Compare any two graphics cards:
GeForce GTX 580 vs Geforce GTX 680
IntroThe GeForce GTX 580 makes use of a 40 nm design. nVidia has clocked the core frequency at 772 MHz. The GDDR5 RAM runs at a speed of 1002 MHz on this particular card. It features 512 SPUs as well as 64 TAUs and 48 ROPs.
Compare that to the Geforce GTX 680, which makes use of a 28 nm design. nVidia has set the core frequency at 1006 MHz. The GDDR5 memory is set to run at a speed of 1502 MHz on this model. It features 1536 SPUs as well as 128 Texture Address Units and 32 Rasterization Operator Units.
(No game benchmarks for this combination yet.)
Power Usage and Theoretical Benchmarks
Power Consumption (Max TDP)
Performance-wise, the GeForce GTX 580 should theoretically be a little bit better than the Geforce GTX 680 overall. (explain)
Texel RateThe Geforce GTX 680 will be much (approximately 161%) more effective at texture filtering than the GeForce GTX 580. (explain)
Pixel RateThe GeForce GTX 580 will be a bit (approximately 15%) better at FSAA than the Geforce GTX 680, and also will be able to handle higher screen resolutions while still performing well. (explain)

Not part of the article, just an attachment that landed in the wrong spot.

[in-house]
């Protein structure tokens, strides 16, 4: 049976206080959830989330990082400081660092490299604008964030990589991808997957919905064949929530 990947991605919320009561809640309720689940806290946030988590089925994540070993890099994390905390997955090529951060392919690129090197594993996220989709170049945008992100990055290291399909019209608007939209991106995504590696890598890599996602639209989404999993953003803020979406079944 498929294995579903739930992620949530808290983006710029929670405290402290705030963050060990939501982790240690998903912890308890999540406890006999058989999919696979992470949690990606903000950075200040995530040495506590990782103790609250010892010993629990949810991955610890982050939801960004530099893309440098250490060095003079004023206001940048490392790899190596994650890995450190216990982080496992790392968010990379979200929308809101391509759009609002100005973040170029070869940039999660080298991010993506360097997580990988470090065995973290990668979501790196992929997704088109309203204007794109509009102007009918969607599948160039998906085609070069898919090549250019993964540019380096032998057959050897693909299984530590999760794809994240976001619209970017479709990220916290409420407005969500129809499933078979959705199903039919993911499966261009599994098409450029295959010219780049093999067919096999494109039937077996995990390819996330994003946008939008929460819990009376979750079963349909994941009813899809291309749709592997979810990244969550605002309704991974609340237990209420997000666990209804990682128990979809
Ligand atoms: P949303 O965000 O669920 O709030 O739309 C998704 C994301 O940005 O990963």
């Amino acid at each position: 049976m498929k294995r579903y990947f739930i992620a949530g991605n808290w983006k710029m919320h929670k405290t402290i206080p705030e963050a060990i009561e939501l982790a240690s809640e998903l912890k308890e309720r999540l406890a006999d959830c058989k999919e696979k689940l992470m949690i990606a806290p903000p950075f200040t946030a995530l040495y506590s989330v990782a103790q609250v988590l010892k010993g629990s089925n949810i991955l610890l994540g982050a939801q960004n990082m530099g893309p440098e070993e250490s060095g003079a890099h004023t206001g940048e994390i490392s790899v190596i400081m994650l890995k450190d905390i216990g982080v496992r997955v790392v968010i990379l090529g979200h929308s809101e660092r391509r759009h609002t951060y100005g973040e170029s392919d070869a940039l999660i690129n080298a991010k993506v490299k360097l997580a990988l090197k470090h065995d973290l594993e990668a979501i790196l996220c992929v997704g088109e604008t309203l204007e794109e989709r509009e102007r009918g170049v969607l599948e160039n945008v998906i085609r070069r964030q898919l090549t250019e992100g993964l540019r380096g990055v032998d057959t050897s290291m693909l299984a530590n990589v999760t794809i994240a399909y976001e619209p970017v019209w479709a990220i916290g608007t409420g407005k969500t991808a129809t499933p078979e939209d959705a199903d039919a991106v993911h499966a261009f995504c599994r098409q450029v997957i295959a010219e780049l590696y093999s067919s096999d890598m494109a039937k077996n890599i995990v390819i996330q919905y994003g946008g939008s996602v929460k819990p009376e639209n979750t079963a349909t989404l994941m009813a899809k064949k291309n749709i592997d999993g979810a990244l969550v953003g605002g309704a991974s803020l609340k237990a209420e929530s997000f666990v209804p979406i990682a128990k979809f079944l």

Please note that the above 'benchmarks' are all just theoretical - the results were calculated based on the card's specifications, and real-world performance may (and probably will) vary at least a bit.
Please note that the price comparisons are based on search keywords - sometimes it might show cards with very similar names that are not exactly the same as the one chosen in the comparison. We do try to filter out the wrong results as best we can, though.
Memory Bandwidth: Bandwidth is the largest amount of data (in units of MB per second) that can be transferred across the external memory interface in one second. It's calculated by multiplying the card's bus width by its memory clock speed. In the case of DDR type memory, the result should be multiplied by 2 again. If it uses DDR5, multiply by ANOTHER 2x. The better the memory bandwidth, the faster the card will be in general. It especially helps with AA, HDR and higher screen resolutions.
Texel Rate: Texel rate is the maximum number of texture map elements (texels) that are applied in one second. This figure is worked out by multiplying the total texture units of the card by the core speed of the chip. The higher the texel rate, the better the video card will be at handling texture filtering (anisotropic filtering - AF). It is measured in millions of texels applied per second.
Pixel Rate: Pixel rate is the most pixels the video card can possibly record to the local memory per second - measured in millions of pixels per second. Pixel rate is calculated by multiplying the amount of ROPs by the the card's clock speed. ROPs (Raster Operations Pipelines - also sometimes called Render Output Units) are responsible for filling the screen with pixels (the image). The actual pixel rate also depends on quite a few other factors, most notably the memory bandwidth - the lower the bandwidth is, the lower the ability to get to the max fill rate.